Purpose: Squamous cell carcinomas (SCCs) are characterized by moderate radiosensitivity. We have established the human head & neck SCC cell line SKX, which shows an exceptionally high radiosensitivity. It was the aim of this study to understand the underlying mechanisms.
Materials & methods: Experiments were performed with SKX and FaDu, the latter taken as a control of moderate radiosensitivity. Cell lines were grown as xenografts as well as cell cultures. For xenografts, radiosensitivity was determined via local tumour control assay, and for cell cultures using colony assay. For cell cultures, apoptosis was determined by Annexin V staining and G1-arrest by BrdU labelling. Double-strand breaks (DSBs) were detected by both constant-field gel electrophoresis (CFGE) and gammaH2AX-foci technique; DSB rejoining was also assessed by in vitro rejoining assay; chromosomal damage was determined by G01-assay.
Results: Compared to FaDu, SKX cells are extremely radiosensitive as found for both xenografts (TCD(50) for 10 fractions 46.0Gy [95% C.I.: 39; 54 Gy] vs. 18.9 Gy [95% C.I.: 13; 25Gy]) and cell cultures (D(0.01); 7.1 vs. 3.5Gy). Both cell lines showed neither radiation-induced apoptosis nor radiation-induced permanent G1-arrest. For DSBs, there was no difference in the induction but for repair with SKX cells showing a higher level of both, slowly repaired DSBs and residual DSBs. The in vitro DSB repair assay revealed that SKX cells are defective in nonhomologous endjoining (NHEJ), and that more than 40% of DSBs are rejoined by single-strand annealing (SSA). SKX cells also depicted a two-fold higher number of lethal chromosomal aberrations when compared to FaDu cells.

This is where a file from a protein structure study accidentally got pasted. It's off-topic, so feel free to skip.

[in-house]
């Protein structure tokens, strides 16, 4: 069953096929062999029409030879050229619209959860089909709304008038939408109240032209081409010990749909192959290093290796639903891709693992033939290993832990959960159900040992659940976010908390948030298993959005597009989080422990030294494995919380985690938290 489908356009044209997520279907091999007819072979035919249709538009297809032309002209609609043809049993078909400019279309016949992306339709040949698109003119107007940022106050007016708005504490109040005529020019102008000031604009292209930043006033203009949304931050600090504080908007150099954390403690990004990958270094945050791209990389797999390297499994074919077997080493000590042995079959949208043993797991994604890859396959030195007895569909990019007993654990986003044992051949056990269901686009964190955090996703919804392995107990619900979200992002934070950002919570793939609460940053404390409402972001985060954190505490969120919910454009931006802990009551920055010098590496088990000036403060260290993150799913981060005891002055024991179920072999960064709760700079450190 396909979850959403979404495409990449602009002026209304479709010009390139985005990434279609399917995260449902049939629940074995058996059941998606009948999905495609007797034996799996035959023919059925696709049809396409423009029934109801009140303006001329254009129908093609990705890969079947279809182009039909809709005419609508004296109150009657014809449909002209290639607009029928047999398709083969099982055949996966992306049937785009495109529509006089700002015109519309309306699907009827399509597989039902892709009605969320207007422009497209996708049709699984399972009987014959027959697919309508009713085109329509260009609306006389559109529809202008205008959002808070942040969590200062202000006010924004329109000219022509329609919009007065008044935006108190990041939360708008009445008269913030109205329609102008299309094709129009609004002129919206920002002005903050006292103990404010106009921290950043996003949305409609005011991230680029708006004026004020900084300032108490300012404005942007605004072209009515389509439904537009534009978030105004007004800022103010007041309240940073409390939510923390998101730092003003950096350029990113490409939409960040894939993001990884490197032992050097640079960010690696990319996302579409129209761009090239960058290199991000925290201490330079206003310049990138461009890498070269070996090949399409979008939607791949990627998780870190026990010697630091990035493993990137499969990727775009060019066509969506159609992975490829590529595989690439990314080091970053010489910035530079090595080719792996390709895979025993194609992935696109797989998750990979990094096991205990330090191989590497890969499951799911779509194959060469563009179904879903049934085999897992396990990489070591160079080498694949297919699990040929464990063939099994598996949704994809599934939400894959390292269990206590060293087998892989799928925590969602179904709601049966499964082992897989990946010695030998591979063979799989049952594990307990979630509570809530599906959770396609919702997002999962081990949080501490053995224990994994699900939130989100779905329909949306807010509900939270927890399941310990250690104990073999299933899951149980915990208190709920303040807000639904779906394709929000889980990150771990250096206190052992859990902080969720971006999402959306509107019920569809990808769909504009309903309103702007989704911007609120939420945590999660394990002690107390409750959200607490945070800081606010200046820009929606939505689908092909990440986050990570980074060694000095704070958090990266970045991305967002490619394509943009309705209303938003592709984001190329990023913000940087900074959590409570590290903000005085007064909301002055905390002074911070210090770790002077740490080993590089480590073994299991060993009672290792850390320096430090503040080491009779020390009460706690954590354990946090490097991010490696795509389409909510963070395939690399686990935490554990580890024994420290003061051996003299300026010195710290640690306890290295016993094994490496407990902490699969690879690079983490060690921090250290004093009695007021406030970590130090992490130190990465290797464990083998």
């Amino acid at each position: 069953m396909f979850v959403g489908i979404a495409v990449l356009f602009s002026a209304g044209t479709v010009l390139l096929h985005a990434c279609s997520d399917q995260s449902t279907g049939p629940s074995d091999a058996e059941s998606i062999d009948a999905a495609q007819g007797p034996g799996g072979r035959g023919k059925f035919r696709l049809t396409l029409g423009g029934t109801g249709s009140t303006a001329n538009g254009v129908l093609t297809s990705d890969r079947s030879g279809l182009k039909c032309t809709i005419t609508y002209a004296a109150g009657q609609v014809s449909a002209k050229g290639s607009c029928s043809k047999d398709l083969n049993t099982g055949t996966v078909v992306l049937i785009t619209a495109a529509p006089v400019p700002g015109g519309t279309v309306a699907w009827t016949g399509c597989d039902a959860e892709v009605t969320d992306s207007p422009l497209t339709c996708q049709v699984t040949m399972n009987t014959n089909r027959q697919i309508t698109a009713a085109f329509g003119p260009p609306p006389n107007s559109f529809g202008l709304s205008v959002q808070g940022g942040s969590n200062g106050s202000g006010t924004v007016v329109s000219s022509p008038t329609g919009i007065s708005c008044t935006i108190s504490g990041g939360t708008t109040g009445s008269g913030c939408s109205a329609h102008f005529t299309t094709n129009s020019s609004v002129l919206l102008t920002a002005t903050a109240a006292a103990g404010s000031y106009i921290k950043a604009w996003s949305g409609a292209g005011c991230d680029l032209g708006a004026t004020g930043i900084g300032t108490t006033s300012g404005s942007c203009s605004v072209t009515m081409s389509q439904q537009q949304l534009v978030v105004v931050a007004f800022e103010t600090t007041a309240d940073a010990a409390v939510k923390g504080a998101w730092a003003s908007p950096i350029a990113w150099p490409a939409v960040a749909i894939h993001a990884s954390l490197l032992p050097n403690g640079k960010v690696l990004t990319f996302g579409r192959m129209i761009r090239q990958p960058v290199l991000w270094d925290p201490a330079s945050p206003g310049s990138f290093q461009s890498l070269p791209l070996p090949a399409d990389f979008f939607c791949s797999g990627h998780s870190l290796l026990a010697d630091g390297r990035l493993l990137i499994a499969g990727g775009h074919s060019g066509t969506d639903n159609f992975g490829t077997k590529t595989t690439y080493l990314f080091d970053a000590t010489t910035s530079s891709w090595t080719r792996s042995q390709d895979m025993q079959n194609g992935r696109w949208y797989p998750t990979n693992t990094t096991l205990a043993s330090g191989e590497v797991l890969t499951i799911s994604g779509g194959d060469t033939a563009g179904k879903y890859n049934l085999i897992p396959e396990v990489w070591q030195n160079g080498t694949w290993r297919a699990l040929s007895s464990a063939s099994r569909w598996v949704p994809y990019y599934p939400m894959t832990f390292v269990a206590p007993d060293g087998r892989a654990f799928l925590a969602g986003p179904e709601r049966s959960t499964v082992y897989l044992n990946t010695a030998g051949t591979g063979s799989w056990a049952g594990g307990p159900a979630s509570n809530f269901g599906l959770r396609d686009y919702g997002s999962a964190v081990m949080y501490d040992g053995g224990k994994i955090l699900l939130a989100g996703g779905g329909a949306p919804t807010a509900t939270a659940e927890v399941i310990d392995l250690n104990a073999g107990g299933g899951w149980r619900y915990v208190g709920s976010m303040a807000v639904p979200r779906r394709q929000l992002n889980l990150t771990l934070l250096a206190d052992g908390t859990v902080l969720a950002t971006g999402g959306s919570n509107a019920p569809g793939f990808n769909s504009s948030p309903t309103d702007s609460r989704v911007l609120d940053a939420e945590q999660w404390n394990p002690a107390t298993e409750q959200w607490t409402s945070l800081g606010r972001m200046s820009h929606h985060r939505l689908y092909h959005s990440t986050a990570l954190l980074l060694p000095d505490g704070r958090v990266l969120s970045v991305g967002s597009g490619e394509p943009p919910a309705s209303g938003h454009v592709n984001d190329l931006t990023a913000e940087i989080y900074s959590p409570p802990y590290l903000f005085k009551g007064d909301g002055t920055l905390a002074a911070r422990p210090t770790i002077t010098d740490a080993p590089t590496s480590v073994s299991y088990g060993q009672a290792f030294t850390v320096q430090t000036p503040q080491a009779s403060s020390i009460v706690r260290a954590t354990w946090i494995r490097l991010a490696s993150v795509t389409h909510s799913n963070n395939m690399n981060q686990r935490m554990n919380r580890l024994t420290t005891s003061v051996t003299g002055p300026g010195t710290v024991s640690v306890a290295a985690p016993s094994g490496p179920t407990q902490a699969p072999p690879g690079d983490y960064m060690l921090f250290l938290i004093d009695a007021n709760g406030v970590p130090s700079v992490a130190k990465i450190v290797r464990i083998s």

Conclusions: The extreme radiosensitivity of the SCC SKX seen both in vivo and in vitro can be ascribed to a reduced DNA double-strand break repair, resulting from a defect in NHEJ. This defect might be due to preferred usage of other pathways, such as SSA, which prevents efficient endjoining.